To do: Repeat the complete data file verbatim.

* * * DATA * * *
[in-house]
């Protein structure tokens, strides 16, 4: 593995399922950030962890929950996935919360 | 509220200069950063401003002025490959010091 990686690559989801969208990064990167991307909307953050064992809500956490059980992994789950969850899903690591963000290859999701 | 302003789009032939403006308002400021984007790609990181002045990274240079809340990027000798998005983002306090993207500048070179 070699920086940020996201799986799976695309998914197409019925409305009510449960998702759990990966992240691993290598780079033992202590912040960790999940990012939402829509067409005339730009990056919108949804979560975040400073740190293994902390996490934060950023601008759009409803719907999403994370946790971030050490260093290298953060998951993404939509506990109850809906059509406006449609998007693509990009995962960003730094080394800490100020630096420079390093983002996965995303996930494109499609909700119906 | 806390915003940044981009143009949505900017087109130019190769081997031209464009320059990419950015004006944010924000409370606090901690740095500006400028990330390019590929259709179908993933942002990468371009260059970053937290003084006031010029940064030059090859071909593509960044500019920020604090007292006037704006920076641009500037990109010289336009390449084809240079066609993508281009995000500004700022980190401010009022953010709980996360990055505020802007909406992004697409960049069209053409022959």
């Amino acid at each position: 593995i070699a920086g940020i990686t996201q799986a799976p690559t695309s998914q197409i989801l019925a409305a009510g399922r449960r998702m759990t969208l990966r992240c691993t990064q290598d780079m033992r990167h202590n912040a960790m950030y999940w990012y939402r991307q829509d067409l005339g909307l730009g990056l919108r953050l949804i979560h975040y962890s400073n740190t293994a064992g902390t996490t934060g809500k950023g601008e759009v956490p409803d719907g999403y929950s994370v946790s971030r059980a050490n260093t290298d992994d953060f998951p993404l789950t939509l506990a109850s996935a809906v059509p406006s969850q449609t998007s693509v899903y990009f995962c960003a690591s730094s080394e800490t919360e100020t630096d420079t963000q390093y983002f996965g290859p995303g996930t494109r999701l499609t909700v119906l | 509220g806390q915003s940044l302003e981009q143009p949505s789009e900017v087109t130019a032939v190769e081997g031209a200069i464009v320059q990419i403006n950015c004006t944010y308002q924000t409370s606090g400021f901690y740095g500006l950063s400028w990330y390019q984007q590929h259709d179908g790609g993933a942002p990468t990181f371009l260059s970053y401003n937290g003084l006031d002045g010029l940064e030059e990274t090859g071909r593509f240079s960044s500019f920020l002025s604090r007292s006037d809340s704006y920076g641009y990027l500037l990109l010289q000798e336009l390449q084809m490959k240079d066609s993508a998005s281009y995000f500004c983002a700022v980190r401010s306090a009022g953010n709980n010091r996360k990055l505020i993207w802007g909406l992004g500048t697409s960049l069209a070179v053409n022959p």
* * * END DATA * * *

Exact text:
[in-house]
């Protein structure tokens, strides 16, 4: 593995399922950030962890929950996935919360 | 509220200069950063401003002025490959010091 990686690559989801969208990064990167991307909307953050064992809500956490059980992994789950969850899903690591963000290859999701 | 302003789009032939403006308002400021984007790609990181002045990274240079809340990027000798998005983002306090993207500048070179 070699920086940020996201799986799976695309998914197409019925409305009510449960998702759990990966992240691993290598780079033992202590912040960790999940990012939402829509067409005339730009990056919108949804979560975040400073740190293994902390996490934060950023601008759009409803719907999403994370946790971030050490260093290298953060998951993404939509506990109850809906059509406006449609998007693509990009995962960003730094080394800490100020630096420079390093983002996965995303996930494109499609909700119906 | 806390915003940044981009143009949505900017087109130019190769081997031209464009320059990419950015004006944010924000409370606090901690740095500006400028990330390019590929259709179908993933942002990468371009260059970053937290003084006031010029940064030059090859071909593509960044500019920020604090007292006037704006920076641009500037990109010289336009390449084809240079066609993508281009995000500004700022980190401010009022953010709980996360990055505020802007909406992004697409960049069209053409022959």
């Amino acid at each position: 593995i070699a920086g940020i990686t996201q799986a799976p690559t695309s998914q197409i989801l019925a409305a009510g399922r449960r998702m759990t969208l990966r992240c691993t990064q290598d780079m033992r990167h202590n912040a960790m950030y999940w990012y939402r991307q829509d067409l005339g909307l730009g990056l919108r953050l949804i979560h975040y962890s400073n740190t293994a064992g902390t996490t934060g809500k950023g601008e759009v956490p409803d719907g999403y929950s994370v946790s971030r059980a050490n260093t290298d992994d953060f998951p993404l789950t939509l506990a109850s996935a809906v059509p406006s969850q449609t998007s693509v899903y990009f995962c960003a690591s730094s080394e800490t919360e100020t630096d420079t963000q390093y983002f996965g290859p995303g996930t494109r999701l499609t909700v119906l | 509220g806390q915003s940044l302003e981009q143009p949505s789009e900017v087109t130019a032939v190769e081997g031209a200069i464009v320059q990419i403006n950015c004006t944010y308002q924000t409370s606090g400021f901690y740095g500006l950063s400028w990330y390019q984007q590929h259709d179908g790609g993933a942002p990468t990181f371009l260059s970053y401003n937290g003084l006031d002045g010029l940064e030059e990274t090859g071909r593509f240079s960044s500019f920020l002025s604090r007292s006037d809340s704006y920076g641009y990027l500037l990109l010289q000798e336009l390449q084809m490959k240079d066609s993508a998005s281009y995000f500004c983002a700022v980190r401010s306090a009022g953010n709980n010091r996360k990055l505020i993207w802007g909406l992004g500048t697409s960049l069209a070179v053409n022959p």